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A Pediatric Dentistry Office Answers Questions About Baby Teeth and Baby Bottles
Babies get most of the nutrition they need from milk during their first year of life. Even when solid foods are introduced, milk still plays a vital role in the sustenance and overall development of young children. While many families use bottles to feed their babies, some may use them improperly or for too long, ultimately leading to preventable complications. Pediatric dentistry recommendations about using baby bottles can help parents nourish their young children without causing unnecessary dental and health risks.
Common questions about baby bottle use
Whether you are a first-time parent or raising multiple kids, it is important to know the facts, research, and current recommended practices for baby bottle use during infancy and early childhood.
Is it safe for babies to drink from a bottle?
Yes, it is safe and often recommended for babies to use bottles with proper supervision. However, there are certain practices that should be avoided:
- Putting a baby down to sleep with a bottle
- Propping a bottle up for a baby who cannot hold or manipulate it rather than holding it for them
- Failing to properly clean and disinfect a bottle and its components after use
- Putting anything other than plain milk (or formula) in a bottle
- Microwaving milk in a bottle
- Allowing a baby to carry around a bottle throughout the day
- Leaving a baby unattended with a bottle
These bad habits can increase the risks of tooth decay, developmental issues, injury, illness, and more.
What are the risks of using a baby bottle for too long?
Using a baby bottle into toddlerhood can be unwise for numerous reasons. According to Maternal and Child Nutrition, along with many other studies, prolonged bottle use is associated with an increased risk for childhood obesity. It can also cause developmental issues with the teeth and facial bones, leading to alignment and speech problems. Using a bottle for too long can also increase the risks of tooth decay because the sugars in milk are consistently passing over the teeth, leading to more enamel erosion.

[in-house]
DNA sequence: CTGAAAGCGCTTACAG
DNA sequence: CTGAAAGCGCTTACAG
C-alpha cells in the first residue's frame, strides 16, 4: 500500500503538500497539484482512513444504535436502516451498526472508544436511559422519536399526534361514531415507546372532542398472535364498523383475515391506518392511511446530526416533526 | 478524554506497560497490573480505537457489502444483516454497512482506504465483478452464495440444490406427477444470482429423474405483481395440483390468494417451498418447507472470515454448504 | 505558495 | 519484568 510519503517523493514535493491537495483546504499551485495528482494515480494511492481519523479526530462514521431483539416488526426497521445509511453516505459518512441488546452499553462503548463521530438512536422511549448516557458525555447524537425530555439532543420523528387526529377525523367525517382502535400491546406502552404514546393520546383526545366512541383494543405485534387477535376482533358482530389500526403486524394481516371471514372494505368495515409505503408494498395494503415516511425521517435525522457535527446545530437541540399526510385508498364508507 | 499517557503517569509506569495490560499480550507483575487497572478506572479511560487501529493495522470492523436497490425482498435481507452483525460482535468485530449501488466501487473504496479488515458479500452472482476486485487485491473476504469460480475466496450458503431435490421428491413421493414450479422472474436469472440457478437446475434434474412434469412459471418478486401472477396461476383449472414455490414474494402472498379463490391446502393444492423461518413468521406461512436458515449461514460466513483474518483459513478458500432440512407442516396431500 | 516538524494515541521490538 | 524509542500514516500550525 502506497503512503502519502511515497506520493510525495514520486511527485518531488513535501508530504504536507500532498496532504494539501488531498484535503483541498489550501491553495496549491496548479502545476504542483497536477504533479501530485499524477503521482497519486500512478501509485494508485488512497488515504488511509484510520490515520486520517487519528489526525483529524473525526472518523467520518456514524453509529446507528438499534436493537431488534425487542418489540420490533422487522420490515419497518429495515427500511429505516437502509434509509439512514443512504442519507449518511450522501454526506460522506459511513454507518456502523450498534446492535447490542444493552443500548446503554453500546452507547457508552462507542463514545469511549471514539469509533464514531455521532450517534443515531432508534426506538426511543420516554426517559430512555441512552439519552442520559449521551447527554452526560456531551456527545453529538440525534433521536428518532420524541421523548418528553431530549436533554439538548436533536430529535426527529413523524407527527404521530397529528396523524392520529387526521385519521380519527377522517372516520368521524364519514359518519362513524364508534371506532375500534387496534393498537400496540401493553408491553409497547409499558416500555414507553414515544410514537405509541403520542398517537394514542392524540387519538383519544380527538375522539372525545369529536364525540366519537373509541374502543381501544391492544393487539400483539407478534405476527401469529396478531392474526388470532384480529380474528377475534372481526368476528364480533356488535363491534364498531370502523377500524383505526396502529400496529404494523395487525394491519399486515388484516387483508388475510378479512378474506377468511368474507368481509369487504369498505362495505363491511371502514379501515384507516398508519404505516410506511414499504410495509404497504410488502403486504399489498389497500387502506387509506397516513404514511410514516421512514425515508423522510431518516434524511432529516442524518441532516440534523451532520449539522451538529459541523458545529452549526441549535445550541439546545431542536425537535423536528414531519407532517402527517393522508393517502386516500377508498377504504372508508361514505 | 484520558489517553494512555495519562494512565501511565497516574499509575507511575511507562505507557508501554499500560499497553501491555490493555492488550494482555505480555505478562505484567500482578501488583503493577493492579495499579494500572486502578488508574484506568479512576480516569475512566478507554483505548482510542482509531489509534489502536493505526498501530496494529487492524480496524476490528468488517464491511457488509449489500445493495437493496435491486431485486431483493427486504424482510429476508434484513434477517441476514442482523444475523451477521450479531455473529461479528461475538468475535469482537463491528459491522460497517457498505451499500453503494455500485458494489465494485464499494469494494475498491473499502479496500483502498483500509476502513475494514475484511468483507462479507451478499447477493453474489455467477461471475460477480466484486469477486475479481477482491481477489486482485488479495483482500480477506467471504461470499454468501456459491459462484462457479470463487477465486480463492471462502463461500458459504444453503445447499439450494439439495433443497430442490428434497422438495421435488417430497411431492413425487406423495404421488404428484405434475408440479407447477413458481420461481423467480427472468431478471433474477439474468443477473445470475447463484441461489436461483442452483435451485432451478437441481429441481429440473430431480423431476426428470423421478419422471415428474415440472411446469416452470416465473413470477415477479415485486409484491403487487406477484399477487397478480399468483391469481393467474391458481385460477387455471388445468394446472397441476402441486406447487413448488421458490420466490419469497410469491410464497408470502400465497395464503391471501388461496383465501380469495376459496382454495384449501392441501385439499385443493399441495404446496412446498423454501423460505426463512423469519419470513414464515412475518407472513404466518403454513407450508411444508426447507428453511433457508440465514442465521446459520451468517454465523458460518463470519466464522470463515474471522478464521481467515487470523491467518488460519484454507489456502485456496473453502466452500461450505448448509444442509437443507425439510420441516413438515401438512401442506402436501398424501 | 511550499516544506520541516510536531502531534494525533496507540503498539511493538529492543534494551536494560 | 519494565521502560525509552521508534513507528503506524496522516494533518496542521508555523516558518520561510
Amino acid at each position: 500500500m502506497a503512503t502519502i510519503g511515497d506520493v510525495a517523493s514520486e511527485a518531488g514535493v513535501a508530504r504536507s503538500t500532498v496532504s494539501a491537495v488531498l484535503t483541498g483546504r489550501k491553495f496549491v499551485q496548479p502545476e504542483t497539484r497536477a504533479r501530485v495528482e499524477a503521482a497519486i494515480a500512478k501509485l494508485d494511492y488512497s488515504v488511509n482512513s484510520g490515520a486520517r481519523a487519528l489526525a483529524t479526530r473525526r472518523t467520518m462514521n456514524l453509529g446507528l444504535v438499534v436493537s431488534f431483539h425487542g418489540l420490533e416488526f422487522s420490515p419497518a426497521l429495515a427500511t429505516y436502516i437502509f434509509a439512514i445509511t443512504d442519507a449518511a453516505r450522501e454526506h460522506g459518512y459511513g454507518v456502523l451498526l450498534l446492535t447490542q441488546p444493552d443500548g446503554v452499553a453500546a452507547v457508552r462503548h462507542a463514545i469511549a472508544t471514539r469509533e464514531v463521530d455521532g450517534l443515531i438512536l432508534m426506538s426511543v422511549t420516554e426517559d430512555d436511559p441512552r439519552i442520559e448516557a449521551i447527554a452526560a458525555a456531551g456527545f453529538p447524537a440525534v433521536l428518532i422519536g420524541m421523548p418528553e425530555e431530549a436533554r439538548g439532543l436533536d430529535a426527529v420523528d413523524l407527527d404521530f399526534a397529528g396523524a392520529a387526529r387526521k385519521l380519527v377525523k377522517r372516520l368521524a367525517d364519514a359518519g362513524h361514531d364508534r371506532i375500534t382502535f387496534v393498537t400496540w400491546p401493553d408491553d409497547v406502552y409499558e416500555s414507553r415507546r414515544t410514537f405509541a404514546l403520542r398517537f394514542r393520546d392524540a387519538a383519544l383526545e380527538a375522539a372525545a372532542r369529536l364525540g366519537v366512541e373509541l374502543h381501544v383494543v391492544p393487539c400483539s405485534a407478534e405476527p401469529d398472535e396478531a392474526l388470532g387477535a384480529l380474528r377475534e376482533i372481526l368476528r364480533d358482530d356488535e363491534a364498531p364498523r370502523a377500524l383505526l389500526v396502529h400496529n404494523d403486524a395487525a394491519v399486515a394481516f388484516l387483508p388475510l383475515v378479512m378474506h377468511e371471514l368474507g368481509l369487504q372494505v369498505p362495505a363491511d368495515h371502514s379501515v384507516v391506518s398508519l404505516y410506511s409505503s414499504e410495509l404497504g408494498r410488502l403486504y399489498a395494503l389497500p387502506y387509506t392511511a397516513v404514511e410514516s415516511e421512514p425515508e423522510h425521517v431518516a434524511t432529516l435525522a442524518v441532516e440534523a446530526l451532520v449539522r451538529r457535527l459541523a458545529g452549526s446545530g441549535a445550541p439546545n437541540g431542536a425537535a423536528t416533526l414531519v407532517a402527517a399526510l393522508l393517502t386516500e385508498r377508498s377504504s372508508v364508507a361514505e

When should a child stop using a bottle?
The guidance for bottle use may vary from child to child based on their health and development. In general, pediatric dentistry professionals suggest parents start to transition to a cup between six and nine months of age so that a child is bottle-free between the ages of 12 and 14 months.
Tips for using a baby bottle properly
While your child is using a bottle during the first year of life, stick to a feeding schedule. Only offer the bottle at mealtime or when your baby is hungry and put it away when your child is finished. Try to use other methods for comfort, such as offering a special toy, stuffed, animal, or blanket. Wipe your child's gums with a clean, soft washcloth in the early months. Once your child's baby teeth erupt, brush them twice a day, including after the final feeding at night before bed.
Do not offer other beverages in a bottle, especially sweetened ones. Bottle drinking keeps the sugars and acids on mouth surfaces for longer periods of time. Also, clean bottle nipples and parts thoroughly after each use. Otherwise, you could introduce more bacteria into the mouth, increasing the chances of developing tooth decay and illness.
Sterilization is sometimes recommended to help reduce the growth and spread of pathogens on bottle surfaces. It may be prudent to sterilize your child's bottles if:
- They are younger than three months of age
- Your baby has recently been sick
- You are using borrowed or used bottles
- Your child has a compromised immune system
- You do not have access to safe, clean tap water
There are many ways to sterilize bottle parts and components. You can purchase devices made for this exact purpose, such as microwavable sterilizing trays or bags. You can also sterilize the items by doing so in boiling water. Be sure to check the specific product's manufacturing to ensure safe and proper technique.
With the right approach, baby bottles can be an essential tool in caring for your child. However, it is important to stop allowing your child to use a bottle at the right age to prevent unnecessary dental damage and developmental delay. Begin transitioning your child to a cup at an early age so they are more comfortable making the switch when the time is right. Following current pediatric dentistry recommendations can help protect your child's dental and overall health.
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